Edel Harris, Chief Executive of the learning disability charity Mencap, said:
“Many people with a learning disability, who often face prejudice and stigma, experienced extreme levels of social isolation and exclusion long before COVID. Mencap research has shown that 1 in 3 young people with a learning disability spent less than an hour outside their homes on a typical Saturday - lockdown has only made this worse.
“And shockingly, seven in 10 people with a learning disability had their social care support stopped or cut during the pandemic with serious consequences. Without support, many people might not be able to leave their homes even as we transition out of lockdown. During the crisis, many people’s support needs have increased and they have lost vital life skills.
“The crucial thing for many people with a learning disability to live fulfilled, independent and healthy lives is access to social care support. The Government must urgently restore care services that were reduced or closed during the pandemic, as well as bring forward its social care reform plans and a long-term sustainable funding solution. This will enable many people with a learning disability to get the support they need as we make the transition out lockdown, as well as in the future.”
For further information, please contact Mencap’s media team on: email@example.com or 020 7696 5414 (including out of hours).
Notes to editors:
There are approximately 1.5 million people with a learning disability in the UK. Mencap works to support people with a learning disability, their families and carers by fighting to change laws, improve services and access to education, employment and leisure facilities. Mencap supports thousands of people with a learning disability to live their lives the way they want: www.mencap.org.uk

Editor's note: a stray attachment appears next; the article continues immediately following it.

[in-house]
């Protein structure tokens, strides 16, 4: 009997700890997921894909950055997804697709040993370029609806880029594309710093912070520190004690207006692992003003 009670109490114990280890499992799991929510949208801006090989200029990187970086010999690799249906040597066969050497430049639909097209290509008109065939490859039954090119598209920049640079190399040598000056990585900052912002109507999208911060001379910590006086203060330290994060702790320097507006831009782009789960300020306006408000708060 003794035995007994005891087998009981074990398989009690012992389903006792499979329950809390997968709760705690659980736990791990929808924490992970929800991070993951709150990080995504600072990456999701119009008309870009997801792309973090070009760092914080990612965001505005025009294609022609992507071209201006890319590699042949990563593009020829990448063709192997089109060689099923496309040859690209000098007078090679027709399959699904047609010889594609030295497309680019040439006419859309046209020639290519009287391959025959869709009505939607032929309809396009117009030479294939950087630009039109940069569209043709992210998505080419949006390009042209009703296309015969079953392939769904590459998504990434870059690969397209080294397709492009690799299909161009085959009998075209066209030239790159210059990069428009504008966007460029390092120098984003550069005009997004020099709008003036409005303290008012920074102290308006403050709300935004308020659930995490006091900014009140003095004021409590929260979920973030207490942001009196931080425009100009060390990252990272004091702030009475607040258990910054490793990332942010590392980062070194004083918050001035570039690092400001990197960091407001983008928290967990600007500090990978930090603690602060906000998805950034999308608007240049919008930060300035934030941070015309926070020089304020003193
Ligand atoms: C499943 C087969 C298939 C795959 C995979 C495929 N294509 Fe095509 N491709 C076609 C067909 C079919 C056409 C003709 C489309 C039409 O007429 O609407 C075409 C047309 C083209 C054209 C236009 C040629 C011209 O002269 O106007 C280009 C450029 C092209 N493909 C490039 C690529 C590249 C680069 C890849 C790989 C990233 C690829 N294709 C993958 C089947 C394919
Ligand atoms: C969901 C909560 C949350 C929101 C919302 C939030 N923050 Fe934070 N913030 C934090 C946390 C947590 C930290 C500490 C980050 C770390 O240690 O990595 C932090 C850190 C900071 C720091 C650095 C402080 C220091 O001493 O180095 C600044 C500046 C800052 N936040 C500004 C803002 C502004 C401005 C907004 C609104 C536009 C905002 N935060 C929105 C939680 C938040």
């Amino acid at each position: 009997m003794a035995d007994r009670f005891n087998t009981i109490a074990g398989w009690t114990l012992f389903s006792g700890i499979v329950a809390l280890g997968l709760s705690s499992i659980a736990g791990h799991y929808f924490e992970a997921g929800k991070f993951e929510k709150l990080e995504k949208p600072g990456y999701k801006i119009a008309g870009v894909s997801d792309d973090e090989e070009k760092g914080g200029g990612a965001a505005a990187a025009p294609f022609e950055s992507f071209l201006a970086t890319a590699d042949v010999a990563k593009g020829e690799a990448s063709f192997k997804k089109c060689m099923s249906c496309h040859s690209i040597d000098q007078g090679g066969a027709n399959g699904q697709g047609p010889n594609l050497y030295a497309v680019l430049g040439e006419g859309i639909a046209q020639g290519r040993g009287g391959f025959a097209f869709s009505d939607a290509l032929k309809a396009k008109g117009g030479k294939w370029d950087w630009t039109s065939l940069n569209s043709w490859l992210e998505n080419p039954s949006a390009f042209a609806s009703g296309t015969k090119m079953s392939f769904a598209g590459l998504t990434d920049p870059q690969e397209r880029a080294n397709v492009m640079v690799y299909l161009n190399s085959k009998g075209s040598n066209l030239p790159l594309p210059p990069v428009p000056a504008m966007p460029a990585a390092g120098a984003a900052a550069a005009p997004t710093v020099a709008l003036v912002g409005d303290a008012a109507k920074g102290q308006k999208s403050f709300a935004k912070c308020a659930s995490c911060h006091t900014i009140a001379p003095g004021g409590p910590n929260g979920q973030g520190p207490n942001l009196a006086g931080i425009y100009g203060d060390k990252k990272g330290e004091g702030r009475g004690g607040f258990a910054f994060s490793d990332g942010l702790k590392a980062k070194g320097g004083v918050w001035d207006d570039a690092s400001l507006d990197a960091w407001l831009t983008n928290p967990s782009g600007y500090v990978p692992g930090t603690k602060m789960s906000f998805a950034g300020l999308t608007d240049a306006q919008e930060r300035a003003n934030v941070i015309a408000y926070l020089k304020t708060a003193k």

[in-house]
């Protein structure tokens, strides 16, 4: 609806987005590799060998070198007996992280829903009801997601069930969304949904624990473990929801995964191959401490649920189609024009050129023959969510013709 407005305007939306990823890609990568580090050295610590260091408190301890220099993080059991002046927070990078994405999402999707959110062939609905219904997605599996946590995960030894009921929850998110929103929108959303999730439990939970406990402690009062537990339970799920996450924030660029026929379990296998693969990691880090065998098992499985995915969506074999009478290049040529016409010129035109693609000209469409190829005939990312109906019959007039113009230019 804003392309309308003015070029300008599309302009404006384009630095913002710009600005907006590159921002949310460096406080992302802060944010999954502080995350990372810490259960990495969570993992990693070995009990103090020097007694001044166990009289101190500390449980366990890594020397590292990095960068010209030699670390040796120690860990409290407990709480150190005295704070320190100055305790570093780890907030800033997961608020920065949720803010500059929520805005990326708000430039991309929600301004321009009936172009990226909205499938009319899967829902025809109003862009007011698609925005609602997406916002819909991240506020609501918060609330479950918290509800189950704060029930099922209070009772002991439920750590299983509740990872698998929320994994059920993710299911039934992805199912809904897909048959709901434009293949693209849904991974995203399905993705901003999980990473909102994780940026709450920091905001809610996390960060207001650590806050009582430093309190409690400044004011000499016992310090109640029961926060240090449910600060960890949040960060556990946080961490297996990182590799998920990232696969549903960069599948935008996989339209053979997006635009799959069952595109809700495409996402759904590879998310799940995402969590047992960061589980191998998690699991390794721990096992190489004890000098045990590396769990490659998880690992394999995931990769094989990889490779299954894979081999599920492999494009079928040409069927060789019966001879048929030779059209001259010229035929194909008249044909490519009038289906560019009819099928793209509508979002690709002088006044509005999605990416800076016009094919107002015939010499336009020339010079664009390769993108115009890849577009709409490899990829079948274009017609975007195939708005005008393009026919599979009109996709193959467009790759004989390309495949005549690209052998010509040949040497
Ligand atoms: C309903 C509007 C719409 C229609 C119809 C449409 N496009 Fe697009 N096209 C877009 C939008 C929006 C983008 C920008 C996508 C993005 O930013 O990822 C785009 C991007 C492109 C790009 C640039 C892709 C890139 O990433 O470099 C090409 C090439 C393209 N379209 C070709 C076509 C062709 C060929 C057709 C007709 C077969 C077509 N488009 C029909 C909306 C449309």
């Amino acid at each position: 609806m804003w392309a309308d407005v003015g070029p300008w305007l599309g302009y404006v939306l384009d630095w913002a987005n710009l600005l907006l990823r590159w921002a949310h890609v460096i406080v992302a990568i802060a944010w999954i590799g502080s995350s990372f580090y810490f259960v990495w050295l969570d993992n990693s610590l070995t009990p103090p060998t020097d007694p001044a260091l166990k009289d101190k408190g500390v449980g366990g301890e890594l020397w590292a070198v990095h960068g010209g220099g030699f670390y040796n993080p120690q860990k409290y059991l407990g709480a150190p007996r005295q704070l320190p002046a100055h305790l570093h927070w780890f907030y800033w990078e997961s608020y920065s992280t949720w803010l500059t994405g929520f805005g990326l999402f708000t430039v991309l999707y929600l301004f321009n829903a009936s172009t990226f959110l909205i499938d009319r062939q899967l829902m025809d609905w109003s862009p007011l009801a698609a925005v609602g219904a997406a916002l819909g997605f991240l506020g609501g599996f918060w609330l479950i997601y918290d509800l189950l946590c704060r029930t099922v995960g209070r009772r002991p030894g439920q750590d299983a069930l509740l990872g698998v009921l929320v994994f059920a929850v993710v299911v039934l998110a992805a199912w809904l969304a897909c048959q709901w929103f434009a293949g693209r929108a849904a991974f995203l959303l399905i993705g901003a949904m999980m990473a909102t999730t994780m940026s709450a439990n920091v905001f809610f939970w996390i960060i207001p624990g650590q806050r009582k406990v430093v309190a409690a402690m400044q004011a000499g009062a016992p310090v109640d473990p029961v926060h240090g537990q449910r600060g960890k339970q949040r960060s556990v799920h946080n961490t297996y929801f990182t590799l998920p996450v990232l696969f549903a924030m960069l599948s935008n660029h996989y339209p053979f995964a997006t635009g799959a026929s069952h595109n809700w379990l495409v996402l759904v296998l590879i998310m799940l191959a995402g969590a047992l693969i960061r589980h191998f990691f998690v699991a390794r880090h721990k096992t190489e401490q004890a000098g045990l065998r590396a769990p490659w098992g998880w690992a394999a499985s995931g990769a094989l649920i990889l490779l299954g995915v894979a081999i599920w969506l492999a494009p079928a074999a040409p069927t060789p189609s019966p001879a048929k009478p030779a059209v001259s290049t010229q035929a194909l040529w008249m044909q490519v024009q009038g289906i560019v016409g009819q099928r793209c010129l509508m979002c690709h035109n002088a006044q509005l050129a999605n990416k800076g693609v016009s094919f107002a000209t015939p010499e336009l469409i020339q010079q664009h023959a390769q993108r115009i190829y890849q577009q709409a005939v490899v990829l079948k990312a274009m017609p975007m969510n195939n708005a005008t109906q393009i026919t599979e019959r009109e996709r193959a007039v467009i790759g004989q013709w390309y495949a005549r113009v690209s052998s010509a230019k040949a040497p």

For advice and information about learning disability and Mencap services in your area, contact Mencap’s Freephone Learning Disability Helpline on 0808 808 1111 (10am-3pm, Monday-Friday) or email firstname.lastname@example.org.
What is a learning disability?
- A learning disability is a reduced intellectual ability which can cause problems with everyday tasks – for example shopping and cooking, or travelling to new places – which affects someone for their whole life;
- Learning disability is NOT a mental illness or a learning difficulty, such as dyslexia. Very often the term ‘learning difficulty’ is wrongly used interchangeably with ‘learning disability’;
- People with a learning disability can take longer to learn new things and may need support to develop new skills, understand difficult information and engage with other people. The level of support someone needs is different with every individual. For example, someone with a severe learning disability might need much more support with daily tasks than someone with a mild learning disability.